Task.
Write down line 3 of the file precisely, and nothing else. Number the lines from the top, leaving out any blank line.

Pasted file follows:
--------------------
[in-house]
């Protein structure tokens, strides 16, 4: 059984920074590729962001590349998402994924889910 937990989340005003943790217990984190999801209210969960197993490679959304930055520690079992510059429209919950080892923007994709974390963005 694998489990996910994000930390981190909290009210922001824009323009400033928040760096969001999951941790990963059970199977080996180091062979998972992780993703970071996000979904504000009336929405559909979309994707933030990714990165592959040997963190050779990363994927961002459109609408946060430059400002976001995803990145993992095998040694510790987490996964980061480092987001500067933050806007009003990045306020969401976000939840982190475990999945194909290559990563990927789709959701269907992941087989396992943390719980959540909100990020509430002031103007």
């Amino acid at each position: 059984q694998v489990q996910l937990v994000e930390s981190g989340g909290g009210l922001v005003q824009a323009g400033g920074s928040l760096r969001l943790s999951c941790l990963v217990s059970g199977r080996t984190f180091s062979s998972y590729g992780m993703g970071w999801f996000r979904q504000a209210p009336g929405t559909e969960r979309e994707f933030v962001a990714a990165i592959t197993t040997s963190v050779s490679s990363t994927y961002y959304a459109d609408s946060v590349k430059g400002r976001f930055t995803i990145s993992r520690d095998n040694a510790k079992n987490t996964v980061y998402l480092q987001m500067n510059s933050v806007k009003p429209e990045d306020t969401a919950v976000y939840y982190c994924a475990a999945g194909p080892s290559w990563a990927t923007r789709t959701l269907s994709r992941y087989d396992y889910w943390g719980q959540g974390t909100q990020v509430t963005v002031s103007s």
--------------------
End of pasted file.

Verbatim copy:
């Amino acid at each position: 059984q694998v489990q996910l937990v994000e930390s981190g989340g909290g009210l922001v005003q824009a323009g400033g920074s928040l760096r969001l943790s999951c941790l990963v217990s059970g199977r080996t984190f180091s062979s998972y590729g992780m993703g970071w999801f996000r979904q504000a209210p009336g929405t559909e969960r979309e994707f933030v962001a990714a990165i592959t197993t040997s963190v050779s490679s990363t994927y961002y959304a459109d609408s946060v590349k430059g400002r976001f930055t995803i990145s993992r520690d095998n040694a510790k079992n987490t996964v980061y998402l480092q987001m500067n510059s933050v806007k009003p429209e990045d306020t969401a919950v976000y939840y982190c994924a475990a999945g194909p080892s290559w990563a990927t923007r789709t959701l269907s994709r992941y087989d396992y889910w943390g719980q959540g974390t909100q990020v509430t963005v002031s103007s």